As Lake O fills up, it’s time for Big Sugar to share some adversity
Ever noticed that when Mother Nature — and Florida water managers — dole out adversity, Big Sugar is always at the back of the line?
It’s happening right now. After Hurricane Ian and then Hurricane Nicole slammed Florida, Lake Okeechobee began filling up — 16.22 feet as of this writing, higher than at this point last year.
The lake is still in what’s called the low lake management band, but the U.S. Army Corps of Engineers anticipates the lake will keep rising and enter the “intermediate” management band.
That could mean harmful discharges to both the east and west coasts. And that’s a problem.
The west coast, still struggling to recover from Hurricane Ian, is dealing with a ghastly red tide growing worse by the day. Fish kills and respiratory problems are proliferating. The red tide wasn’t caused by the storm, but all the pollution-laden runoff feeds the problem.
Understandably, folks on the west coast don’t want harmful Lake O discharges, and they’re asking the Corps to keep necessary “optimal” flows to 750 cfs (cubic feet per second).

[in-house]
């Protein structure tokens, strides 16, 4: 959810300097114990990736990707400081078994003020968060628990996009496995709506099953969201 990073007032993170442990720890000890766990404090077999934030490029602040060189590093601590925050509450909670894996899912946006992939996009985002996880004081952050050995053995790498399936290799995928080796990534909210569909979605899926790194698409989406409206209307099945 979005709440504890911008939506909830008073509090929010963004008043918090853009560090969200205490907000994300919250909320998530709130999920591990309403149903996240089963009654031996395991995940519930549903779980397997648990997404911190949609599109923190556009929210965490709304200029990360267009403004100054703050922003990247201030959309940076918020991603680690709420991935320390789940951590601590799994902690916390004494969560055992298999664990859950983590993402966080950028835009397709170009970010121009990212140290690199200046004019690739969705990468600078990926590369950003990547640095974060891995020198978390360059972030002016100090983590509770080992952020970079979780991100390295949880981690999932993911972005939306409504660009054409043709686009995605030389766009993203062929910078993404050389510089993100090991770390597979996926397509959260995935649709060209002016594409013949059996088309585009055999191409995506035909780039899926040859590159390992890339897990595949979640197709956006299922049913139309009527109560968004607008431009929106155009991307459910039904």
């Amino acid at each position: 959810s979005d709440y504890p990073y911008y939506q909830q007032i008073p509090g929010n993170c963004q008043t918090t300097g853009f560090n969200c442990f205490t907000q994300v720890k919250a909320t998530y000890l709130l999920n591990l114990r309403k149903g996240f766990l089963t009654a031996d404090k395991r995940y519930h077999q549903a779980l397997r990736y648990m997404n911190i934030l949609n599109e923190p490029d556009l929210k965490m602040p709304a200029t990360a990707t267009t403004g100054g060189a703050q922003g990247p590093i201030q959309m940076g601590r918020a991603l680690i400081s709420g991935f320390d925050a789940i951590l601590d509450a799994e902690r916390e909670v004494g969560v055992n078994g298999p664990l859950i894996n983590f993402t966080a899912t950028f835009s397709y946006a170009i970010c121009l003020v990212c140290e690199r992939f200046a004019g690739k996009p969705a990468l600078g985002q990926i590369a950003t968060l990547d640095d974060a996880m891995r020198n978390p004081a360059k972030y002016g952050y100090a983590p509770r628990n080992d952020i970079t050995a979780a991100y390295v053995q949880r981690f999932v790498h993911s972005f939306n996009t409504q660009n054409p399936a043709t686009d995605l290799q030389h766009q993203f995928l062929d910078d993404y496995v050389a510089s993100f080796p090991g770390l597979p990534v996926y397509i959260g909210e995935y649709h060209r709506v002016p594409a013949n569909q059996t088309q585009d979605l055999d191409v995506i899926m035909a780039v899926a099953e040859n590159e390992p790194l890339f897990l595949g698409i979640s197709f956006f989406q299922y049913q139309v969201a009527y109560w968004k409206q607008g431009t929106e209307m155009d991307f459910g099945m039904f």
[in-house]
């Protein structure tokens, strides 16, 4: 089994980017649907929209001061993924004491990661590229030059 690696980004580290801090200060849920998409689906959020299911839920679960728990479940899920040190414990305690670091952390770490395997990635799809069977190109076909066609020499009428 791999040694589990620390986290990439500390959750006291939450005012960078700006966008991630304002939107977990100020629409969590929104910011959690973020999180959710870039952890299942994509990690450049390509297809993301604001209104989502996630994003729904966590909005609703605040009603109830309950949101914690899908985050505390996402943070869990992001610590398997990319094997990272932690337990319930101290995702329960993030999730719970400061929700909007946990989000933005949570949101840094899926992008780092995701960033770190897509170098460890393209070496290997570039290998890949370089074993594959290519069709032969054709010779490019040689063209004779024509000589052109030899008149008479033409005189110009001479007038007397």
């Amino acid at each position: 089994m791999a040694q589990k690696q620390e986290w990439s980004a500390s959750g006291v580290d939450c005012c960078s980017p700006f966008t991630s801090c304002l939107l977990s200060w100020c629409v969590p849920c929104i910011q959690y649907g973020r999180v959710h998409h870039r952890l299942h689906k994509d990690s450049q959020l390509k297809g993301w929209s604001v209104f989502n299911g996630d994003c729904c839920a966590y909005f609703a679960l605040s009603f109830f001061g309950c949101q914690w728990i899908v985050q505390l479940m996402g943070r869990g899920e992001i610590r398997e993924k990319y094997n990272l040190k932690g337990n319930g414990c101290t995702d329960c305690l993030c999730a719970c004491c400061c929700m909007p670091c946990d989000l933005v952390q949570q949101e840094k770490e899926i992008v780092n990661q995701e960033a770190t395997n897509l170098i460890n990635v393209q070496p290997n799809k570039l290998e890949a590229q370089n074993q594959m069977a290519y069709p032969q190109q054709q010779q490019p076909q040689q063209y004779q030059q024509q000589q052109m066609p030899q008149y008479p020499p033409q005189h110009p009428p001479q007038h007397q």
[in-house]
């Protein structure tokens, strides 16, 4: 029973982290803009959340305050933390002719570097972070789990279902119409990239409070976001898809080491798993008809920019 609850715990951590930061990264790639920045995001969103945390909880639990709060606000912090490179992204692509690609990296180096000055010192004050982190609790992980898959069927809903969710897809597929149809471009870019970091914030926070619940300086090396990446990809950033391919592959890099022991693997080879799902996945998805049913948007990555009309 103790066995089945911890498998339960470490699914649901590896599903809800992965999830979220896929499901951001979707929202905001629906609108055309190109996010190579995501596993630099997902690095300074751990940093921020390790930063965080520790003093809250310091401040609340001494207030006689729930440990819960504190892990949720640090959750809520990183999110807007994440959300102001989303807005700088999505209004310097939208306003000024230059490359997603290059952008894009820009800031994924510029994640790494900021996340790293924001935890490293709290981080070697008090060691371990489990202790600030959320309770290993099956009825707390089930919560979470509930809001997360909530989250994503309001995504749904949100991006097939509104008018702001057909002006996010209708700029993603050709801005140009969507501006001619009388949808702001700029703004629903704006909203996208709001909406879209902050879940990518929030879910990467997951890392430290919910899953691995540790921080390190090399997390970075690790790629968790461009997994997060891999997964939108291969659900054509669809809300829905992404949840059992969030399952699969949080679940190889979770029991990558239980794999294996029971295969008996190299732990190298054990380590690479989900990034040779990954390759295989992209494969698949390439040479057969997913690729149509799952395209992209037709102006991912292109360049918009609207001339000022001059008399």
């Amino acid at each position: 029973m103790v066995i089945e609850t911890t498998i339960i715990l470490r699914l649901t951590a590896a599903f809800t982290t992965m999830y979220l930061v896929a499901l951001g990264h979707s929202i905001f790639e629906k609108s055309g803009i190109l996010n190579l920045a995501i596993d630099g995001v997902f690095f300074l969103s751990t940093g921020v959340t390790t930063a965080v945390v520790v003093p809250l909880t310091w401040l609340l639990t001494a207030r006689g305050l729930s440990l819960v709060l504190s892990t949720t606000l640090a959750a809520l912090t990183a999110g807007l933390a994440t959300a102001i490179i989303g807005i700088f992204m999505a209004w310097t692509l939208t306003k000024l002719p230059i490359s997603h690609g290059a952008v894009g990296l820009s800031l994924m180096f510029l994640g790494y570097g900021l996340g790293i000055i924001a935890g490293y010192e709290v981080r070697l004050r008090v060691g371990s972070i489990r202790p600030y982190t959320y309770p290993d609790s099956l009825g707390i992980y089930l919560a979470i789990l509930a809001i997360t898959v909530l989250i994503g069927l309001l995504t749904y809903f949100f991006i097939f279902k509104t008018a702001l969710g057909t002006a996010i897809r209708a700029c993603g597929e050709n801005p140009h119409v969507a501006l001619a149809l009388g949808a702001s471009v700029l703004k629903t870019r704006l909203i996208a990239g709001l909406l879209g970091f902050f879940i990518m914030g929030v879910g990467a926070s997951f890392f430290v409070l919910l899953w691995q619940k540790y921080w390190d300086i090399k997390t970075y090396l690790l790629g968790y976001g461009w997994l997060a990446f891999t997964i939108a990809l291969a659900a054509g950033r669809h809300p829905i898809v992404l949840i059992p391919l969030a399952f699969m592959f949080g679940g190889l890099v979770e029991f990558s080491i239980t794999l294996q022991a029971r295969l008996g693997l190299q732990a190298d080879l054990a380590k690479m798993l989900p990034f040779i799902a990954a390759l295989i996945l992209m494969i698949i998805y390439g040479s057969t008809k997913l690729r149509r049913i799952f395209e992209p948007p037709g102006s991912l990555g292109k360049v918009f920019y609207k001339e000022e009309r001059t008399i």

But that may not drain as much water from the lake as water managers want. In which case — they could look east.
Corps officials say the current lake management plan calls for up to 1,800 cfs of releases at S80, the St. Lucie Lock and Dam. East coast stakeholders — including VoteWater — want the Corps to hold off.
It’s been nearly two years since the last round of discharges to the St. Lucie, and the estuary — its seagrasses and oysters — has bounced back. But Hurricane Nicole stirred up the water, triggering massive turbidity. Discharges, on top of this, could fall like a hammer blow.
And so where, you might ask, does Big Sugar fit into this process? As usual — it doesn’t.
Desperate to avoid discharges, east and west coast stakeholders asked Corps officials to send water south to the Everglades. But the STAs (stormwater treatment areas) and WCAs (water conservation areas) are full of runoff from the Everglades Agricultural Area south of the lake.
Think about that for a minute: As the west coast worries high-volume discharges will make the red tide worse, as the east coast tries to stave off discharges that might crush the St. Lucie — the vast sugar fields south of the lake are enjoying perfect drainage. Ideal growing conditions.
This is obscene.
But change can begin now.
The Corps must hold off on discharges to the estuaries; and if water must be released from the lake, it should go south, to the STAs and WCAs.
No room? Let’s reserve some. And as to what that means to the EAA, we’re confident damage would pale in comparison to harm inflicted on the coasts if all the lake water goes to tide.
Until Lake O begins to recede, we face a period of adversity.
It shouldn’t be borne entirely by those on the coasts. It must truly be shared.